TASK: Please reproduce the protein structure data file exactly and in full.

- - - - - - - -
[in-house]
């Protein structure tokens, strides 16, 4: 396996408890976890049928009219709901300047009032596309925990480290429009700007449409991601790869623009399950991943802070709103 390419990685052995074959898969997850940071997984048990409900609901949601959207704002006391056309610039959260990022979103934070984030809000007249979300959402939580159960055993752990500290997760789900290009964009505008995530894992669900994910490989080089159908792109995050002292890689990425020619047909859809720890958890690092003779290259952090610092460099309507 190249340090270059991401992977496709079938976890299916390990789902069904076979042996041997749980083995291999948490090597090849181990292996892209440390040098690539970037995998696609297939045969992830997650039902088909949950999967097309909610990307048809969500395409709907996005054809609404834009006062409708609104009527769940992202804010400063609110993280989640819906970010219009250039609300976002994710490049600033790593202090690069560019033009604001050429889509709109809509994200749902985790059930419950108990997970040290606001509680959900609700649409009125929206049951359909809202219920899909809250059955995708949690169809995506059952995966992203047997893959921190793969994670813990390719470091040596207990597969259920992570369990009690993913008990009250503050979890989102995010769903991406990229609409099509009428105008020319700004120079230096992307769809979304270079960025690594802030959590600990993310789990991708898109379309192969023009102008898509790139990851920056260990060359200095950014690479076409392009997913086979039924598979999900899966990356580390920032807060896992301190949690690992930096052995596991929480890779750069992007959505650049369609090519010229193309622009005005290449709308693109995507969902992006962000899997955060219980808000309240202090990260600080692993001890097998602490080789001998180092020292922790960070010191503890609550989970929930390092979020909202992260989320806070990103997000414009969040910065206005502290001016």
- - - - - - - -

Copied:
[in-house]
């Protein structure tokens, strides 16, 4: 396996408890976890049928009219709901300047009032596309925990480290429009700007449409991601790869623009399950991943802070709103 390419990685052995074959898969997850940071997984048990409900609901949601959207704002006391056309610039959260990022979103934070984030809000007249979300959402939580159960055993752990500290997760789900290009964009505008995530894992669900994910490989080089159908792109995050002292890689990425020619047909859809720890958890690092003779290259952090610092460099309507 190249340090270059991401992977496709079938976890299916390990789902069904076979042996041997749980083995291999948490090597090849181990292996892209440390040098690539970037995998696609297939045969992830997650039902088909949950999967097309909610990307048809969500395409709907996005054809609404834009006062409708609104009527769940992202804010400063609110993280989640819906970010219009250039609300976002994710490049600033790593202090690069560019033009604001050429889509709109809509994200749902985790059930419950108990997970040290606001509680959900609700649409009125929206049951359909809202219920899909809250059955995708949690169809995506059952995966992203047997893959921190793969994670813990390719470091040596207990597969259920992570369990009690993913008990009250503050979890989102995010769903991406990229609409099509009428105008020319700004120079230096992307769809979304270079960025690594802030959590600990993310789990991708898109379309192969023009102008898509790139990851920056260990060359200095950014690479076409392009997913086979039924598979999900899966990356580390920032807060896992301190949690690992930096052995596991929480890779750069992007959505650049369609090519010229193309622009005005290449709308693109995507969902992006962000899997955060219980808000309240202090990260600080692993001890097998602490080789001998180092020292922790960070010191503890609550989970929930390092979020909202992260989320806070990103997000414009969040910065206005502290001016």